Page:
Consumers have just 3 days left to file a claim from the $10Million Keurig class action lawsuit – What claimants need to know

Kuerig’s K-Cup Crisis (photo; Top Class Actions)

It has agreed to the settlement to resolve claims that it misled consumers about its K-cups being recyclable, even if the Java giant didn’t admit any wrongdoing.

Here’s the breakdown of what claimants need to know about how and when they can expect to receive a share of the payout.

Why the Lawsuit?

Due to false advertising and misleading customers about K-cups being recyclable, Keurig has decided to settle.

The case was filed at the district court in Northern California and details show that Keurig misled customers about how easily its pods can be recycled.

The website of the company stated that as of 2020, 100 percent of K-cups are recyclable.

In addition, testing shows 90 percent of recycled K-cup pods had the potential to turn into more recycled plastic for new products, Keurig claims.

The case claims that it is included in the detailed recycling instructions and a large tagline, “Have your cup, and recycle it too.”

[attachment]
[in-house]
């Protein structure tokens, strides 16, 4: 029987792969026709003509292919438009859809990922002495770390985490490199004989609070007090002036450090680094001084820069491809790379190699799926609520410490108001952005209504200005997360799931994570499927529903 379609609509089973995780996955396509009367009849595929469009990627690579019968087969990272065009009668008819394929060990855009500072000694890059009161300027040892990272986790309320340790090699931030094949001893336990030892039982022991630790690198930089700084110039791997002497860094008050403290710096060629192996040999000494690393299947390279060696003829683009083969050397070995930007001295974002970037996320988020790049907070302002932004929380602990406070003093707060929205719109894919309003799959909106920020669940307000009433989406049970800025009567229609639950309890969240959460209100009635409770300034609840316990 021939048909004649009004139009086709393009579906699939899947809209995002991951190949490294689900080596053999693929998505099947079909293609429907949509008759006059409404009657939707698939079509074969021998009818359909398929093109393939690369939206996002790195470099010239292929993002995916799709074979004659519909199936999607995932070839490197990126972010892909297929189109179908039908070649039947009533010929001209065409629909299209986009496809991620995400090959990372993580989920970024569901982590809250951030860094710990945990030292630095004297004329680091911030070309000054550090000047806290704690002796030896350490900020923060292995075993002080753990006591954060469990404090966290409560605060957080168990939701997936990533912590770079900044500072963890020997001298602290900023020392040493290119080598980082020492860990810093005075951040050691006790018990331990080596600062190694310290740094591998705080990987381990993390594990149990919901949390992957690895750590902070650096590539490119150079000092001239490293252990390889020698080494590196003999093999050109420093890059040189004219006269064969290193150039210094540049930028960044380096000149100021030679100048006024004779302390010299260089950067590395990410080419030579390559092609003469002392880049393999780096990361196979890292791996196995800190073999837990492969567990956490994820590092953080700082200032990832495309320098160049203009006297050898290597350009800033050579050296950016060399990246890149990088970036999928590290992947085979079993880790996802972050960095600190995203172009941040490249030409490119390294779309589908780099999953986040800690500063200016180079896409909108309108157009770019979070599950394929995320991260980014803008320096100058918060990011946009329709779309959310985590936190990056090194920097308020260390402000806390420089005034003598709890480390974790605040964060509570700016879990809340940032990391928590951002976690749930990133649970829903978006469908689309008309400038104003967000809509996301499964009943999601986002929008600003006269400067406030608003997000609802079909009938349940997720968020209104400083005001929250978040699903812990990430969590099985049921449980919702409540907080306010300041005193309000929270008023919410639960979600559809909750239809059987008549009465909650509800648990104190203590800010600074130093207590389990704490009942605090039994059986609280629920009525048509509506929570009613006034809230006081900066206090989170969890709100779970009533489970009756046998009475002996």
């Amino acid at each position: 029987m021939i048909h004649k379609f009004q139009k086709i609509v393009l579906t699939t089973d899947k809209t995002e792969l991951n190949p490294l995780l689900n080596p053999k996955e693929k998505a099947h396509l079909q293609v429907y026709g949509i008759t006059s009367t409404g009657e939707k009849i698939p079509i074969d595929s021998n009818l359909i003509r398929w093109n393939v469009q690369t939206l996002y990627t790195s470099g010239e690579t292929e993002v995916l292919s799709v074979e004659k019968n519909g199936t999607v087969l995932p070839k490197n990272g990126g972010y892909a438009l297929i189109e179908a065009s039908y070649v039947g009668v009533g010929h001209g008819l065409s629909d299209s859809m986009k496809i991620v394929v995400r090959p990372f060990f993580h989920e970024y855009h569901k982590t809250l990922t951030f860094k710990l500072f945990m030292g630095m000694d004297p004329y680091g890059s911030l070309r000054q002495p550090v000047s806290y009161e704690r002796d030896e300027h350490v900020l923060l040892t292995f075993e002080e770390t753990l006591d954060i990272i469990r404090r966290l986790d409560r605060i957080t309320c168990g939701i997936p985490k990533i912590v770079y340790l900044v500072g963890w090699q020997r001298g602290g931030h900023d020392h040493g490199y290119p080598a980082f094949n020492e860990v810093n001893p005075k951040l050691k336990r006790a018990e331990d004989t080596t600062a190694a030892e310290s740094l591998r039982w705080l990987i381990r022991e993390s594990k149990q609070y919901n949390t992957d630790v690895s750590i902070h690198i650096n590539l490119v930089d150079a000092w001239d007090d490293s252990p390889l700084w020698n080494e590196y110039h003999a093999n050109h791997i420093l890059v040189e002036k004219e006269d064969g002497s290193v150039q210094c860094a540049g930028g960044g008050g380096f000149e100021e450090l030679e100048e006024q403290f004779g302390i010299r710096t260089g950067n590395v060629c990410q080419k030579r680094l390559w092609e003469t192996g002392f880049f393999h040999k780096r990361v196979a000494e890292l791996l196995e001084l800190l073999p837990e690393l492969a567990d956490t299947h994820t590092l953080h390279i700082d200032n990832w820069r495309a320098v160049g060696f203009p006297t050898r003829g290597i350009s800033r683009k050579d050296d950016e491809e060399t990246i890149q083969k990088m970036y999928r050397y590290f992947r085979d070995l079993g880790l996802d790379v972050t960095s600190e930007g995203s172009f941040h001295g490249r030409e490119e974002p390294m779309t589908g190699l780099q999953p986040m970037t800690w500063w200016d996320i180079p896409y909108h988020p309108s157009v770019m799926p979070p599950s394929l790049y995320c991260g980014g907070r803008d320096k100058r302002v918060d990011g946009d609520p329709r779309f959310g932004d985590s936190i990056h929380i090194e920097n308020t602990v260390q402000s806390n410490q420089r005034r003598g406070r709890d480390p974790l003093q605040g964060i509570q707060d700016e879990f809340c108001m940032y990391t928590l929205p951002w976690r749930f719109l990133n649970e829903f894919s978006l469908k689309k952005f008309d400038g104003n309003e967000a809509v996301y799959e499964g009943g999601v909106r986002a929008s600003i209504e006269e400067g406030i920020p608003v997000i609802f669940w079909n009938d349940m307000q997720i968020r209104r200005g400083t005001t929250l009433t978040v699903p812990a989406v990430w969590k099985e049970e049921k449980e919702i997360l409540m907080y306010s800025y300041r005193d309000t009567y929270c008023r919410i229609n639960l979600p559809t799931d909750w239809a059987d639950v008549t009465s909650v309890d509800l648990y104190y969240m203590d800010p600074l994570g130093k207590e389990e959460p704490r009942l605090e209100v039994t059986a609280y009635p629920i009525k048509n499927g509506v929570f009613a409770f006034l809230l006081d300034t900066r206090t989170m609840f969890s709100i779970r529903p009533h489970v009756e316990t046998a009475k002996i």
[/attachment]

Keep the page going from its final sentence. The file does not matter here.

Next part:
Keurig Dr. Pepper reaches over a $ 10 million settlement last year and resolve allegations it misinterprets how recyclable its K-cups are.

Qualifications and Deadline

The deadline to claim money is on January 9, so act fast if you haven’t taken action now.

You are qualified as a class member of the case if you buy a K-cup single-serving coffee pod labeled as recyclable for home use in the US between June 8, 2016, and August 8, 3022.

How much can you get? You can request a refund of $3.50 per 100 pods with proof of purchase, with a minimum payment of $6 and a cap of $36.

If you don’t have proof of purchase, you can claim up to $5 per household.

How to file your claim?

You can submit a claim on the settlement website or print out a form, fill it in and mail it to:

Smith v Keurig Green Mountain
c/o Kroll Settlement Administration LLC
PO Box 225391
New York, NY 10150-5391

Consumers Reports that an estimated $64.6 million coffee pods are used every day.

The conglomerate also agreed to add a larger print to its packages indicating K-cups are “not recycled in many communities.”

Canada’s Competitive Bureau, which enforces fair-business practices in Canada also had its settlement in a similar case.

K-cup is licensed to various manufacturers, including Dunkin, Maxwell House, and Starbucks, as well as Amazon in-house brands, Harris Teeter and Kroger.